Global 30×30 Goal Adopted at COP15

Oliver Hillel (left), Program Officer, Secretariat of the Convention on Biological Diversity & LT&C board member, with Michael Meyer (right), LT&C’s co-chair, at COP15

Highlights from COP15 by Michael Meyer, LT&C Co-Chair

The 196 member states of the Convention on Biological Diversity (CBD) – all countries except the Vatican and the US – have adopted the ambitious goal to protect 30% of the planet’s land and water by 2030 at the 15th Conference of the Parties in Montréal, Canada.

LT&C has supported this goal since the CBD began its negotiations four years ago, and we are proud to have contributed to this success through various lobbying activities and meetings with governments, tourism industry representatives, and other stakeholders before and during COP15.

However, we must understand the adoption of this goal is just the starting point for all of us to accelerate our support to make the protection of important habitats real in 2030.

LT&C is now a partner of the Nature Positive Alliance, led by the World Travel and Tourism Council (WTTC) and the World Tourism Organisation (UNWTO), which presented a strong message to the Parties at COP15 to commit the tourism sector to become sustainable and to fully contribute to the Global Biodiversity Framework.

Nature Positive Travel & Tourism Side Event

At the Nature Positive Travel & Tourism side event, which I took part in on the 13th of December, panelists: Daniel Turner, Animondial, Madhu Rao, Wildlife Conservation Society, Mike Morris, NatureMetrics, Glenn Mandziuk, Sustainable Hospitality Alliance, and I had a strong message – Conservation and tourism will pave the way to mainstreaming sustainability in the sector for the benefit of nature and people.

We noted the newly launched Nature Positive Alliance will intensify the positive change in the tourism industry to effectively contribute to nature conservation.

A highlight of the event was the response by Ben Sherman, Chair of the World Indigenous Tourism Alliance, welcoming the alliance to integrate the needs of Indigenous Peoples in the sustainable tourism management of their territories.

Business and Biodiversity Forum

Panelists at the Business and Biodiversity Forum presented their views on how to mainstream sustainability, especially biodiversity protection in the tourism sector.

Tourism is perceived as one of the most important sectors, which can directly contribute to nature protection, and this should be acknowledged by COP15 in its decisions.

Questions from participants were raised on how to go from COP15 to positively influence the entire tourism sector, which is a challenge for upcoming years.

Business and Biodiversity Forum panelists

UNESCO Biosphere Reserves

At the gathering of the UNESCO Biosphere Reserves, I met with its representatives and supporters.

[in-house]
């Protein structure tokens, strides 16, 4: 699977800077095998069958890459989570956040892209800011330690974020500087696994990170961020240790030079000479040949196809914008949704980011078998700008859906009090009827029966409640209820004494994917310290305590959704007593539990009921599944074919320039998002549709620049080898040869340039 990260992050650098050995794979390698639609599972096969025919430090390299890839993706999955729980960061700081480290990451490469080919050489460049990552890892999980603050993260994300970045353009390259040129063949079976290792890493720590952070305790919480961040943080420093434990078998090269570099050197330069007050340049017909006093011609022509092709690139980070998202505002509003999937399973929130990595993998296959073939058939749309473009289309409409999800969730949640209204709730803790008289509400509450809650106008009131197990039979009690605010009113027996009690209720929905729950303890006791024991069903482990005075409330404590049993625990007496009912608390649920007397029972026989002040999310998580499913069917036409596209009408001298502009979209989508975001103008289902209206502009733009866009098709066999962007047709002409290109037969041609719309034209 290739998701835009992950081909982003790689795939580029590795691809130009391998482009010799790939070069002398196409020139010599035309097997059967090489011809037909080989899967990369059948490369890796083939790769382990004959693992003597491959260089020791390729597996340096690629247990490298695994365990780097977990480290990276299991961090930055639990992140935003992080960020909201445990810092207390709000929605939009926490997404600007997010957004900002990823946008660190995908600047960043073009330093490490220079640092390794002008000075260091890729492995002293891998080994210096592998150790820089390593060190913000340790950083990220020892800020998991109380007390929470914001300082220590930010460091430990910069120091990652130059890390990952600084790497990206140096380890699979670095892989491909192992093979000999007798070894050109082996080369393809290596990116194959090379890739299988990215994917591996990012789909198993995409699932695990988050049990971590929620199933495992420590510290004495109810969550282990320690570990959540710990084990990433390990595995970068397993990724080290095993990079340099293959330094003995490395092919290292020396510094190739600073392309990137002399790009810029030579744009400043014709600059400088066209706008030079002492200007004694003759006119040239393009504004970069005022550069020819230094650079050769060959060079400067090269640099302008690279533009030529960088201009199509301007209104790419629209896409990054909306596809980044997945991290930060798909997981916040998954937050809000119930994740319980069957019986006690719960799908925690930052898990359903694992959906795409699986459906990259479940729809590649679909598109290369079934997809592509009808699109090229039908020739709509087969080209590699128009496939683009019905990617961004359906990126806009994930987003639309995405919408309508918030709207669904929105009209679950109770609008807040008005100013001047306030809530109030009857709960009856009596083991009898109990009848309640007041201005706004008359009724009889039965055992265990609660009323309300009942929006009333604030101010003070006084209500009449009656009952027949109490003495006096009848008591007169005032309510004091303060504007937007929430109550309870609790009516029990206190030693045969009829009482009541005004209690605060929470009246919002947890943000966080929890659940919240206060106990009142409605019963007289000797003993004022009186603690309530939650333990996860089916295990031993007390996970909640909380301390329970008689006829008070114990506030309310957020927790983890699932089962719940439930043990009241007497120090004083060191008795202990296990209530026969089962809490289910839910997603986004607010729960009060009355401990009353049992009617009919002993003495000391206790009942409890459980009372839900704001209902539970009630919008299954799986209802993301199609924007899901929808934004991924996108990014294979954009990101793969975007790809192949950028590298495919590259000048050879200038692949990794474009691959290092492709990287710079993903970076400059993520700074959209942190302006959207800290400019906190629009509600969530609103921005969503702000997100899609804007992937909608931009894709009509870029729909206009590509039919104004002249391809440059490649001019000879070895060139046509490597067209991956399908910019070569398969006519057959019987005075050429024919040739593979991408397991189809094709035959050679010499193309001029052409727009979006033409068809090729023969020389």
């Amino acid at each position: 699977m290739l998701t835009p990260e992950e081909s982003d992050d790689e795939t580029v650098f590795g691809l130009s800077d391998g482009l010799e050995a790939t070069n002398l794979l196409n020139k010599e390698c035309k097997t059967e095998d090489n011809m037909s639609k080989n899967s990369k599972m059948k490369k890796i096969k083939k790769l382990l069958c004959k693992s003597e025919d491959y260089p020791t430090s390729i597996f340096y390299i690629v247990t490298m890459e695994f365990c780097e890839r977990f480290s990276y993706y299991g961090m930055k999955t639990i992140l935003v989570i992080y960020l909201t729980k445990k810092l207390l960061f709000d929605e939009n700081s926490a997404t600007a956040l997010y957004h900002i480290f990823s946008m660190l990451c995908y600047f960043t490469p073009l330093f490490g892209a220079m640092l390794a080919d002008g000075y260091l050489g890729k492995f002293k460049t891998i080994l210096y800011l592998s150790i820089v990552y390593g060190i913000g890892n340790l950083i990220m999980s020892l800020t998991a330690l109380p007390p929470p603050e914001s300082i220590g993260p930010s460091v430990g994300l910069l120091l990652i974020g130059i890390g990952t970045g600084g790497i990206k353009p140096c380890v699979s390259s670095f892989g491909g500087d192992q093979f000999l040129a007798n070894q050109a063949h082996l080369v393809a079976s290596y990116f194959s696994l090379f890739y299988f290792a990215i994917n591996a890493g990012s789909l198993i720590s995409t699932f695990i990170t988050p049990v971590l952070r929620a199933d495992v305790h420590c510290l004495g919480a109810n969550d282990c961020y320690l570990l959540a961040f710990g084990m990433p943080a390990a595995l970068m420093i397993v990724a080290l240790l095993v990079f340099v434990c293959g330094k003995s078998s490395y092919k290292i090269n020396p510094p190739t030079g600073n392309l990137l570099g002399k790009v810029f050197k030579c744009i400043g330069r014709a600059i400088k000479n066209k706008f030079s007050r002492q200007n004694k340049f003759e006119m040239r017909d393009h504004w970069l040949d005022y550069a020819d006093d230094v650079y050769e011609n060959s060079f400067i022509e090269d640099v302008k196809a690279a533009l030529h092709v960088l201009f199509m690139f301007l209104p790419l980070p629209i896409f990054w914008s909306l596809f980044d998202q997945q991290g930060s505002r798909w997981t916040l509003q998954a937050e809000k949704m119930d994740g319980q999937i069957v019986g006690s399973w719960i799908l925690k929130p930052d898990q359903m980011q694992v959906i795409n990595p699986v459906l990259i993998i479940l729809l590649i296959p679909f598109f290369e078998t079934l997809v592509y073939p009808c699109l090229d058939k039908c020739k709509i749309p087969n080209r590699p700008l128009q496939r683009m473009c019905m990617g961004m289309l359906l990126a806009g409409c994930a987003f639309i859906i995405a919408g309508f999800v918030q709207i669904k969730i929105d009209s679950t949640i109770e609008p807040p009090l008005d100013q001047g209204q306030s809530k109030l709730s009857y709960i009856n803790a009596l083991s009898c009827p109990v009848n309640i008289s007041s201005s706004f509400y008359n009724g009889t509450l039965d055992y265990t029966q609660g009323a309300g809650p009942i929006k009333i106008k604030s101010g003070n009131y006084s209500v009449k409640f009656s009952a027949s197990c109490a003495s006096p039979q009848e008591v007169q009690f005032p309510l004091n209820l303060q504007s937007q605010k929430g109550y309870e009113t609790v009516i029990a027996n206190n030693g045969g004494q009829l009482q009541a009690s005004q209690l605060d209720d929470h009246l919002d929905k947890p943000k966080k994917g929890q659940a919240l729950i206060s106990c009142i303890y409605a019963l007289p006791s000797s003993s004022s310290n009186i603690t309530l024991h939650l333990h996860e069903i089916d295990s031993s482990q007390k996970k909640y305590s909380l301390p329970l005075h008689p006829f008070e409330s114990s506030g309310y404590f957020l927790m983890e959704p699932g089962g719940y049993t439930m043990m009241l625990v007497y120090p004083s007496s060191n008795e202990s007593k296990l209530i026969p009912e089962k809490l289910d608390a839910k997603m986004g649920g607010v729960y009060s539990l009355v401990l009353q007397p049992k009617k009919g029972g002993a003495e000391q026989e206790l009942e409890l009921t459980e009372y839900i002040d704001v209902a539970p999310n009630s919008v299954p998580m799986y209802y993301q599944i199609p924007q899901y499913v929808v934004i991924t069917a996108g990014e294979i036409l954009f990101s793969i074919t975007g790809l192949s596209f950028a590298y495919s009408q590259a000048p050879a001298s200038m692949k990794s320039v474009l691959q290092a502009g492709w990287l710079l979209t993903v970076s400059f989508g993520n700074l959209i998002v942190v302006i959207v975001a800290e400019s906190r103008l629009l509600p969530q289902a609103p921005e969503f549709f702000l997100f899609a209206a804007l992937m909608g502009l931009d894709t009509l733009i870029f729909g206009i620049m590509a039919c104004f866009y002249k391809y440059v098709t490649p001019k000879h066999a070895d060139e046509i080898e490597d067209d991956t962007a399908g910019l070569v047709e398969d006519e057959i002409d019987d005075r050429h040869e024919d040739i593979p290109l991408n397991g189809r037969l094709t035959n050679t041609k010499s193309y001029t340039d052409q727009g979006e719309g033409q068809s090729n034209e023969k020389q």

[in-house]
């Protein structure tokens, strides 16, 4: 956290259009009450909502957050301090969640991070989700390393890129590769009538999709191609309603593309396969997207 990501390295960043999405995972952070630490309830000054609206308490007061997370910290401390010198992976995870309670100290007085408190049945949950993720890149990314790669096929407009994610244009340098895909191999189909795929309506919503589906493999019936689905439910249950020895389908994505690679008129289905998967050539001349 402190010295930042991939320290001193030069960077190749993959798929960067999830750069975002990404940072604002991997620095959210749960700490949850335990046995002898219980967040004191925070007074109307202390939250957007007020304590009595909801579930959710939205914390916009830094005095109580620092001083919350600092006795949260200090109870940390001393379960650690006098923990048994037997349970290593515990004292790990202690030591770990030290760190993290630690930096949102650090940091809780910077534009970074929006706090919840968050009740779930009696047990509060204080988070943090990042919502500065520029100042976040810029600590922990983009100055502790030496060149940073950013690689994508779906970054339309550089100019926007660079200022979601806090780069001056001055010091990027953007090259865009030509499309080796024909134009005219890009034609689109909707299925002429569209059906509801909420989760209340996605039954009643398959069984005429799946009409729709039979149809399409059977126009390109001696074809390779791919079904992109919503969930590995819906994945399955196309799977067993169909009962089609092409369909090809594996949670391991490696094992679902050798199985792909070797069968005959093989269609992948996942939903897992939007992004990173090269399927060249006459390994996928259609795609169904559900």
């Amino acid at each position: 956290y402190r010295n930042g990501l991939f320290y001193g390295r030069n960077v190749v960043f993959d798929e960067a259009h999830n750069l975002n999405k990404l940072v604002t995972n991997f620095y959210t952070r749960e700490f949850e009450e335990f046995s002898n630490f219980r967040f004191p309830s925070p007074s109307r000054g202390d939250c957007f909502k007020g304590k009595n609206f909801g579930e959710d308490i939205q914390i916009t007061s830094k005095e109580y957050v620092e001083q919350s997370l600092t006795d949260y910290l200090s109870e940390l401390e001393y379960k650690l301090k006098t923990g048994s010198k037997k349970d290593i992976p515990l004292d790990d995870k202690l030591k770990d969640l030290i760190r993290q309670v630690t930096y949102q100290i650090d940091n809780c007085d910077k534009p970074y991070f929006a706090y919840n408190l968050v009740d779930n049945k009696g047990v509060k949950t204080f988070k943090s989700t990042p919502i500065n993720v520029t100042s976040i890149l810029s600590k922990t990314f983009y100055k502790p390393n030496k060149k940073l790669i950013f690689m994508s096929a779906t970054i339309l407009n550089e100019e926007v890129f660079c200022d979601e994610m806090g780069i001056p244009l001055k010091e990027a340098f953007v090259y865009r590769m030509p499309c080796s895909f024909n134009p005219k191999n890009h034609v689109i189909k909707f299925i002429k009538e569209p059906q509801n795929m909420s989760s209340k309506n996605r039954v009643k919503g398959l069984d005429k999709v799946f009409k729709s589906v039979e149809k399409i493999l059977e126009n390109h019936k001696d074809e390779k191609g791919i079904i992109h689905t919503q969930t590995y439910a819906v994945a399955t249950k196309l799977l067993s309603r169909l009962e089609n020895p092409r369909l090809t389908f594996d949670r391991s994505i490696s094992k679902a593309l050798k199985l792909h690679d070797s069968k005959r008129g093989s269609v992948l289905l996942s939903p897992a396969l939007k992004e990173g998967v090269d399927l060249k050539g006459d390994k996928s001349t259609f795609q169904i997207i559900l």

Canadian biosphere reserves attended the meeting, some managed by native local communities. It was impressive to understand how they manage their lands and how we can learn more about their sustainable practices.

Representatives from the French and Canadian ministries of the environment, as well as the CBD Secretariat, were present and emphasized the importance of the concept of the “Man and the Biosphere Programme” and how it integrates science, sustainable development, and the inclusion of local populations.

Global Youth Biodiversity Network

At my meeting with representatives of the Global Youth Biodiversity Network (GYBN), we discussed their #StopTheSame initiative, which is, in short, that we shouldn’t reinvent the wheel all the time and stop promising what we cannot keep.

GYBN commented: “We are at an existential crossroads, facing every day the consequences of a global socio-ecological crisis, deeply rooted in societal values and economic and political priorities that are driving biodiversity and climate collapse.”

It would be interesting to discuss within the LT&C network how to be innovative, and how to mainstream our efforts and stop doing the same.

ECLAC Side Event

At the side event organized by the UN Economic Commission for Latin America and the Caribbean (ECLAC), interesting insights were shared from countries and stakeholders on how to mainstream biodiversity into productive, economic, and financial sectors.

One insight showcased was the efforts of local fisheries, and how to combine fisheries with tourism product development for alternative income generation in and around coastal and marine protected areas.

The event highlighted that there are still challenges in the involvement of IPLCs (Indigenous Peoples and Local Communities) and the topic of governance.

Both challenges are important issues to follow up on within the LT&C Examples.


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